Rem, ems and px When Size Does Matter

Written by eXsertus‘ Consultant Danny Nieuwlaat

Font-sizing is a hot topic in the current web (even multimedia) world.  A lot of confusion and a lot of theories exist but no silver bullet does the trick. Each unit has his advantages and disadvantages depending on the media used.

Meet the Units

  • “Ems” (em): The “em” is a scalable unit that is used in web document media. An em is equal to the current font-size, for instance, if the font-size of the document is 12pt, 1em is equal to 12pt. Ems are scalable in nature, so 2em would equal 24pt, .5em would equal 6pt, etc. Ems are becoming increasingly popular in web documents due to scalability and their mobile-device-friendly nature.
    Classically, an em (pronounced emm) is a typographer’s unit of horizontal spacing and is a sliding (relative) measure. One em is a distance equal to the text size. In 10 pixel type, an em is 10 pixels; in 18 pixel type it is 18 pixels. Thus 1em of padding is proportionately the same in any text size.

eXsertus Blog

  •  Pixels” (px): Pixels are fixed-size units that are used in screen media (i.e. to be read on the computer screen). One pixel is equal to one dot on the computer screen (the smallest division of your screen’s resolution). Many web designers use pixel units in web documents in order to produce a pixel-perfect representation of their site as it is rendered in the browser. One problem with the pixel unit is that it does not scale upward for visually-impaired readers or downward to fit mobile devices.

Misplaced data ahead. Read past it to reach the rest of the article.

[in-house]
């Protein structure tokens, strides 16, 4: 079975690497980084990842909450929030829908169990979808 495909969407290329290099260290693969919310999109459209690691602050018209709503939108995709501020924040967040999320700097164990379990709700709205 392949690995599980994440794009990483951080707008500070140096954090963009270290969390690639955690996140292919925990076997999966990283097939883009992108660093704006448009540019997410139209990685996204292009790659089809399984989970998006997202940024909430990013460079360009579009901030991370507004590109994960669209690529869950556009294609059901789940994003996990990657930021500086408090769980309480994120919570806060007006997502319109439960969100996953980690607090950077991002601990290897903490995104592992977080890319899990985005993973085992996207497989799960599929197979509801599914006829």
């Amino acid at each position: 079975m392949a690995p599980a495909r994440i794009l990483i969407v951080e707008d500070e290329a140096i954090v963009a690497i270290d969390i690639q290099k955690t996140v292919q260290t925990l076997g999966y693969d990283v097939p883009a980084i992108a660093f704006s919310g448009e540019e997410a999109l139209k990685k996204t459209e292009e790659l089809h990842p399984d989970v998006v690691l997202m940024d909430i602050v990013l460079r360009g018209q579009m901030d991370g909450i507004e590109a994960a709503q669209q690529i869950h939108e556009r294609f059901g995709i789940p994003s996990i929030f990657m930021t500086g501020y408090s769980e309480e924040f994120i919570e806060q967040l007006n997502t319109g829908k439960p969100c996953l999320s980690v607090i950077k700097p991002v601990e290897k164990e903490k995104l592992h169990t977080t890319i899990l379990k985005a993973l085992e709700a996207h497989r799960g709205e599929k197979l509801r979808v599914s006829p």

Pixels are now considered acceptable font size units (users can use the browser’s “zoom” feature to read smaller text), although they are starting to cause some issues as a result of mobile devices with very high density screens (some Android and iPhone devices have upwards of 200 to 300 pixels per inch, making your 11- and 12-pixel fonts very difficult to see!).

  • Points” (pt): Points are traditionally used in print media (anything that is to be printed on paper, etc.). One point is equal to 1/72 of an inch. Points are much like pixels, in that they are fixed-size units and cannot scale in size.
  • Percent” (%): The percent unit is much like the “em” unit, save for a few fundamental differences. First and foremost, the current font-size is equal to 100% (i.e. 12pt = 100%). While using the percent unit, your text remains fully scalable for mobile devices and for accessibility.